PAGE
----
Technological – the increasing prevalence of computer based imagery which can be so easily faked that the real can no longer be distinguished from the fake, meaning, the relationship between the photograph and objective truth is threatened.

Epistemological – which is concerned with broader changed in ethics, knowledge and culture, particularly the idea that the artificial nature of the digital image could lead to a time where it is no longer possible to tell the original from its simulation.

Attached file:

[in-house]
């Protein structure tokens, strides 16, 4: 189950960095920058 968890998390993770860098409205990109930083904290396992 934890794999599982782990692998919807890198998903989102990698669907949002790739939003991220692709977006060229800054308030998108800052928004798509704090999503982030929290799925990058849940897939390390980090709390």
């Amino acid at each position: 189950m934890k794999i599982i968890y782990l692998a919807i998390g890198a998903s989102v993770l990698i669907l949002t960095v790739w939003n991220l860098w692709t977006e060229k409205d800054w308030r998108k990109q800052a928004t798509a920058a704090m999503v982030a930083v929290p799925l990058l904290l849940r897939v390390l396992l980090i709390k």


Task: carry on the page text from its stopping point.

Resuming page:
Following this, Batchen embarks on an interesting historical survey of the relationship between photography and death – a literal response to the prophesied death of photography by digital imaging. When he returns to directly address this question, the fact that the paper was written in 1994 becomes starkly apparent. Questions such as the value of the digital image over the physical photographic object and the concern about the authenticity of digital imaging have now been considered and accepted. The idea that digital images are closer in spirit to the creative process of art that the truth values of documentary is an interesting notion however. Discussion about photo illustration versus straight photography now seems quaint and the famous case studies of the 1982 National Geographic cover which moved the pyramids closer together (see article here) and the Time magazine cover featuring a digitally darkened mugshot of O.J. Simpson (see here) are historically important. I wonder however, if these images would receive the same attention today, and if not, does this mean we are more visually literate and able to understand the difference between straight photography and illustration, or, that an increased acceptance of changes to images mean that our ethical standards have become lowered?